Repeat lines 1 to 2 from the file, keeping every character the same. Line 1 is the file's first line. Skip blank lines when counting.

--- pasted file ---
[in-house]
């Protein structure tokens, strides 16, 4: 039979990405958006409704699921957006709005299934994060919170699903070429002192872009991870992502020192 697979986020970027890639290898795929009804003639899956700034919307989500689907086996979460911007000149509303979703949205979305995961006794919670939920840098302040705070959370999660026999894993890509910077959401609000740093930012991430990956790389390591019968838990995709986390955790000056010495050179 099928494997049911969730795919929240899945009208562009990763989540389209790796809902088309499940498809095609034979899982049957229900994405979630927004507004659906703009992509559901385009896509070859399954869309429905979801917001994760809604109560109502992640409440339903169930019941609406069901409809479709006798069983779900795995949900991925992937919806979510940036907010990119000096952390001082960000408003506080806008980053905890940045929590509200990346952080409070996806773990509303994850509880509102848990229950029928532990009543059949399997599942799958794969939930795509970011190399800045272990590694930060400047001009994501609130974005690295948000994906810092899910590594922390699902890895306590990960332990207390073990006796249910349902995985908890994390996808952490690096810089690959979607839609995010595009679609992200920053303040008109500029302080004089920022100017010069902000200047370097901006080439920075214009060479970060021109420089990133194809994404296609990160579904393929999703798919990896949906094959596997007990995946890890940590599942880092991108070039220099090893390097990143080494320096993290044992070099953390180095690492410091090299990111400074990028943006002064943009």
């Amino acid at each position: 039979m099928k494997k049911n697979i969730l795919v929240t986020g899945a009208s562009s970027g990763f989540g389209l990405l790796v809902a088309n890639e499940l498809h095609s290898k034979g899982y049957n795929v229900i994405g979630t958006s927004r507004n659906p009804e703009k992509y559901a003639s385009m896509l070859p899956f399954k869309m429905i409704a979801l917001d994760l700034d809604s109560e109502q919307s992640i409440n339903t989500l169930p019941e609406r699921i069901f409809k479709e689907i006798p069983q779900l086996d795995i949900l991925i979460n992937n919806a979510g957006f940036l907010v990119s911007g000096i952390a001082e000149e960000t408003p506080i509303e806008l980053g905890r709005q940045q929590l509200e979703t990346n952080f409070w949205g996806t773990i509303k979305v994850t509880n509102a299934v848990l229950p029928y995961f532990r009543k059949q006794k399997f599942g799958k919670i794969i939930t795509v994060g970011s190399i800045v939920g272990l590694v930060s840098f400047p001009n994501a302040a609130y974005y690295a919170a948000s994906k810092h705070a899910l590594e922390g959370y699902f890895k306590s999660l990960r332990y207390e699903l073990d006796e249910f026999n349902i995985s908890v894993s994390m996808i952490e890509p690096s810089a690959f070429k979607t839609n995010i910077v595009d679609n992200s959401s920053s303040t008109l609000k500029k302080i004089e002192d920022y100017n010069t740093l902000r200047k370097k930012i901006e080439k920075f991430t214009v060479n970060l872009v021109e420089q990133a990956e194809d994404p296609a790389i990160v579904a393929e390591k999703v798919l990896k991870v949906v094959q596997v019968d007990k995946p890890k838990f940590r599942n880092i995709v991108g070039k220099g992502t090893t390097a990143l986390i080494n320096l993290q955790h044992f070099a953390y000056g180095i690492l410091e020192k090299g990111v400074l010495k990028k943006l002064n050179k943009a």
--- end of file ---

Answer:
[in-house]
């Protein structure tokens, strides 16, 4: 039979990405958006409704699921957006709005299934994060919170699903070429002192872009991870992502020192 697979986020970027890639290898795929009804003639899956700034919307989500689907086996979460911007000149509303979703949205979305995961006794919670939920840098302040705070959370999660026999894993890509910077959401609000740093930012991430990956790389390591019968838990995709986390955790000056010495050179 099928494997049911969730795919929240899945009208562009990763989540389209790796809902088309499940498809095609034979899982049957229900994405979630927004507004659906703009992509559901385009896509070859399954869309429905979801917001994760809604109560109502992640409440339903169930019941609406069901409809479709006798069983779900795995949900991925992937919806979510940036907010990119000096952390001082960000408003506080806008980053905890940045929590509200990346952080409070996806773990509303994850509880509102848990229950029928532990009543059949399997599942799958794969939930795509970011190399800045272990590694930060400047001009994501609130974005690295948000994906810092899910590594922390699902890895306590990960332990207390073990006796249910349902995985908890994390996808952490690096810089690959979607839609995010595009679609992200920053303040008109500029302080004089920022100017010069902000200047370097901006080439920075214009060479970060021109420089990133194809994404296609990160579904393929999703798919990896949906094959596997007990995946890890940590599942880092991108070039220099090893390097990143080494320096993290044992070099953390180095690492410091090299990111400074990028943006002064943009």